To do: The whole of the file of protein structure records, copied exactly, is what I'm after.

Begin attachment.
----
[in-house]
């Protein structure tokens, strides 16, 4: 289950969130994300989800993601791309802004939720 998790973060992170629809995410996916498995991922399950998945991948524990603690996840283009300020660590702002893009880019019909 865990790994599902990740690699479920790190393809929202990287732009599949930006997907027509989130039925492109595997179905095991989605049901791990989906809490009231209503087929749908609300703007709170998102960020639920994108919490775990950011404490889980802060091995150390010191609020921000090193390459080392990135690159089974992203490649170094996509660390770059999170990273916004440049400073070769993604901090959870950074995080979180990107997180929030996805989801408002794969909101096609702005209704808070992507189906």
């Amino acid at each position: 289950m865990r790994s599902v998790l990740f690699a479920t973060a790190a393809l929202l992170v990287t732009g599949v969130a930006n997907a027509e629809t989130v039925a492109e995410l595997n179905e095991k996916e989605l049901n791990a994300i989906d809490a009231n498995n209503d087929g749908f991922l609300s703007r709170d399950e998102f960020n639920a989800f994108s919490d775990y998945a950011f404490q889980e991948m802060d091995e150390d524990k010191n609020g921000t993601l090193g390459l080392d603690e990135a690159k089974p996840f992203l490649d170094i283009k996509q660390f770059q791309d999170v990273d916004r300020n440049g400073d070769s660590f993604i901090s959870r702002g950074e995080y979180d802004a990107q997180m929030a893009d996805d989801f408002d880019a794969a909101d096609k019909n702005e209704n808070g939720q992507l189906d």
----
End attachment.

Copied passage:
[in-house]
């Protein structure tokens, strides 16, 4: 289950969130994300989800993601791309802004939720 998790973060992170629809995410996916498995991922399950998945991948524990603690996840283009300020660590702002893009880019019909 865990790994599902990740690699479920790190393809929202990287732009599949930006997907027509989130039925492109595997179905095991989605049901791990989906809490009231209503087929749908609300703007709170998102960020639920994108919490775990950011404490889980802060091995150390010191609020921000090193390459080392990135690159089974992203490649170094996509660390770059999170990273916004440049400073070769993604901090959870950074995080979180990107997180929030996805989801408002794969909101096609702005209704808070992507189906």
């Amino acid at each position: 289950m865990r790994s599902v998790l990740f690699a479920t973060a790190a393809l929202l992170v990287t732009g599949v969130a930006n997907a027509e629809t989130v039925a492109e995410l595997n179905e095991k996916e989605l049901n791990a994300i989906d809490a009231n498995n209503d087929g749908f991922l609300s703007r709170d399950e998102f960020n639920a989800f994108s919490d775990y998945a950011f404490q889980e991948m802060d091995e150390d524990k010191n609020g921000t993601l090193g390459l080392d603690e990135a690159k089974p996840f992203l490649d170094i283009k996509q660390f770059q791309d999170v990273d916004r300020n440049g400073d070769s660590f993604i901090s959870r702002g950074e995080y979180d802004a990107q997180m929030a893009d996805d989801f408002d880019a794969a909101d096609k019909n702005e209704n808070g939720q992507l189906d």